Voltage regulator 10 is a linear mode voltage regulation circuit, regulating voltage at terminal Vout to a potential lower than Vin. Vin, for example, ranges from 3 to 6 volts and Vout is, for example, regulated between 1.8 to 2.8 volts. The conduction state of transistor 24 is controlled by the output of buffer 26. As the output voltage of buffer 26 reduces, transistor 24 increases conductivity, which allows an increased amount of current to flow into capacitor 42, increasing the magnitude of Vout. As the magnitude of Vout varies, the magnitude of the voltage at node 46 also varies according to the voltage divider ratio established by resistors 30 and 38. The voltage at node 46 is compared to the reference voltage Vref1 and the difference between the voltage at node 46 and Vref1 is amplified by error amplifier 28 according to the gain established by the ratio of resistor 36 to resistor 32 and the stability of the control loop is established by capacitor 34, which sets a first order pole in the transfer function of the voltage control loop. The voltage control loop being established by the divided output voltage feedback from node 46, through error amplifier 28, through buffer 26 and finally into the control terminal of transistor 24. Buffer 26 is an inverting buffer, such that increasing voltage at the input to buffer 26 results in decreasing voltage at the output of buffer 26. Conversely, decreasing voltage at the input to buffer 26 results in increasing voltage at the output of buffer 26.

Capacitor 42 receives charge current, Iin, from terminal Vin, via sense resistor 22 and pass transistor 24. Accordingly, the voltage present at terminal Vout increases due to the accumulation of charge across capacitor 42. The voltage at node 46, V46, varies in proportion to the voltage at terminal Vout according to the following equation: V46=Vout*R38/(R38+R30), where R38 is the resistance of resistor 38 and R30 is the resistance of resistor 30. Error amplifier 28 receives the proportionally increased voltage, V46, at the inverting input and compares the proportionally increased voltage to the reference voltage, Vref1, present at the non-inverting input. If the voltage at the inverting input of error amplifier 28 is greater than Vref1, error amplifier 28 compensates by decreasing the output voltage of error amplifier 28. The decreasing output voltage of error amplifier 28 is buffered and inverted by buffer 26, such that the voltage at the control terminal of transistor 24 increases. Since transistor 24 is p-type, the conductivity of transistor 24 reduces, decreasing the amount of current supplied to capacitor 42, thereby reducing Vout. If, on the other hand, the voltage at the inverting input of error amplifier 28 is less than Vref1, indicating a falling voltage at terminal Vout, error amplifier 28 compensates by increasing the output voltage of error amplifier 28. The increasing output voltage of error amplifier 28 is buffered and inverted by buffer 26, such that the voltage at the control terminal of transistor 24 decreases. Since transistor 24 is p-type, the conductivity of transistor 24 increases, increasing the amount of current supplied to capacitor 42, thereby increasing Vout. It can be seen, therefore, that the voltage control loop serves to linearly regulate the voltage at terminal Vout to a voltage substantially equal to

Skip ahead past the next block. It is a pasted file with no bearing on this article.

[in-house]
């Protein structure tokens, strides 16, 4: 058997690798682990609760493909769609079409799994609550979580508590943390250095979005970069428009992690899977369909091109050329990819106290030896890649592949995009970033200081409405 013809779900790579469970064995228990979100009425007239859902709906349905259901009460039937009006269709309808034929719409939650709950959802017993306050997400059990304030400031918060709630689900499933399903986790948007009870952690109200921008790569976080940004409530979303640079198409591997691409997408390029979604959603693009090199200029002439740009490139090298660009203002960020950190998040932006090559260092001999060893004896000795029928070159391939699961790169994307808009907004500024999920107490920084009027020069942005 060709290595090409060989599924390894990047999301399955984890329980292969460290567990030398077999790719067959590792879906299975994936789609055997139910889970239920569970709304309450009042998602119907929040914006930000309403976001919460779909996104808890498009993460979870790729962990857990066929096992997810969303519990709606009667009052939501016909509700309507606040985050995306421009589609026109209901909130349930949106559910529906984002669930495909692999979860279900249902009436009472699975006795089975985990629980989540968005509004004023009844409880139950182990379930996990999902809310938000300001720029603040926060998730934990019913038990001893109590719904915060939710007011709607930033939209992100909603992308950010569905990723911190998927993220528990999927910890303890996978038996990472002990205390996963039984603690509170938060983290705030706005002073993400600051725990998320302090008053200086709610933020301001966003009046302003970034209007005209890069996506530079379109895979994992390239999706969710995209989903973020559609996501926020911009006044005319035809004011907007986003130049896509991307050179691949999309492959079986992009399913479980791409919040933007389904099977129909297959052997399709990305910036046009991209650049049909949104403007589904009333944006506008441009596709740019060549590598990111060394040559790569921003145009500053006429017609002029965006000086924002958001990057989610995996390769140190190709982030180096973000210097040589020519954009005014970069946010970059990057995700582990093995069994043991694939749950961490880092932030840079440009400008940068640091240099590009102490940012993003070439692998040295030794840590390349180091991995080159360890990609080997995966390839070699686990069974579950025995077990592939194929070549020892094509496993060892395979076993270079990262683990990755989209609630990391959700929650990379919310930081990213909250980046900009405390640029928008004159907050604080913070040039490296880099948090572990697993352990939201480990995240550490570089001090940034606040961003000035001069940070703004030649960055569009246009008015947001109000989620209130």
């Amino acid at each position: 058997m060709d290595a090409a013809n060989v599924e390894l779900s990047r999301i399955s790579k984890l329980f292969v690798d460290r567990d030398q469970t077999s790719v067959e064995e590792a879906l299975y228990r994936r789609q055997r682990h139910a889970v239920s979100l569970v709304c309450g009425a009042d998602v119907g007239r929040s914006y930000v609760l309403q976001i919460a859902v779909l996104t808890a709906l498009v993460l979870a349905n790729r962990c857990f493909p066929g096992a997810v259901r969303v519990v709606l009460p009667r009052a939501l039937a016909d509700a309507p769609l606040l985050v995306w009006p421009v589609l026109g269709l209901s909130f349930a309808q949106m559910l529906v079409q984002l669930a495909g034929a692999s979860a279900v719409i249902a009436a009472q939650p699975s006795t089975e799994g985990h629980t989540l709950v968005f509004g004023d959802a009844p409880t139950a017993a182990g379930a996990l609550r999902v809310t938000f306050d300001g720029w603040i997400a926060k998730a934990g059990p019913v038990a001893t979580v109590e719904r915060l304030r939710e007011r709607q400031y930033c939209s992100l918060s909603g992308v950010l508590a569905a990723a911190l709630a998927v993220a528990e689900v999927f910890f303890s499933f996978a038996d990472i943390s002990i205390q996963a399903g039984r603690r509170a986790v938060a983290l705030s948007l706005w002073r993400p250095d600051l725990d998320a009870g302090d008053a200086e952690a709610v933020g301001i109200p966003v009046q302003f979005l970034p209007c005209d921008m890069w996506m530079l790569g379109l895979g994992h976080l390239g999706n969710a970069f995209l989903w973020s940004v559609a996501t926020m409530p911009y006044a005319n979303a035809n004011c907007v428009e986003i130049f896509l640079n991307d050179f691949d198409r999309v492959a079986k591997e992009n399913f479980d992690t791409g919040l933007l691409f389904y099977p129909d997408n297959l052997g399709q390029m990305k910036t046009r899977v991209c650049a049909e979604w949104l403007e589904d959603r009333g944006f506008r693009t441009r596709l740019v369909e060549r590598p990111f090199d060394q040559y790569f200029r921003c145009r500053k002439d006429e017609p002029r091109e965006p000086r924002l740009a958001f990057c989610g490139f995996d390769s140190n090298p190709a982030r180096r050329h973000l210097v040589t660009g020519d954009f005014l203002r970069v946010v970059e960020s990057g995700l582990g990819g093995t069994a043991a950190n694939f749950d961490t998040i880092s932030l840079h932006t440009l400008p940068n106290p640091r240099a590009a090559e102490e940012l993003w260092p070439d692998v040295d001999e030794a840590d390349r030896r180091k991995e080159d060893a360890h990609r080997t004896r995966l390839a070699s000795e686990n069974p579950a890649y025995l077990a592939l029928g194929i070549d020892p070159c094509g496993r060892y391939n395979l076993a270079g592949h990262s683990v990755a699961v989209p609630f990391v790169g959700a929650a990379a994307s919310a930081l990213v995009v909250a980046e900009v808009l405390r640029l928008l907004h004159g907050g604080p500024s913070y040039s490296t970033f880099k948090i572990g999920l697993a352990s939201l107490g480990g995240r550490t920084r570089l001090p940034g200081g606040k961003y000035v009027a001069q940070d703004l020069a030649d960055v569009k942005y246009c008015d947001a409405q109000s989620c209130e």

V out =V ref1(1+R 30 /R 38)  (1)

during a normal mode of operation.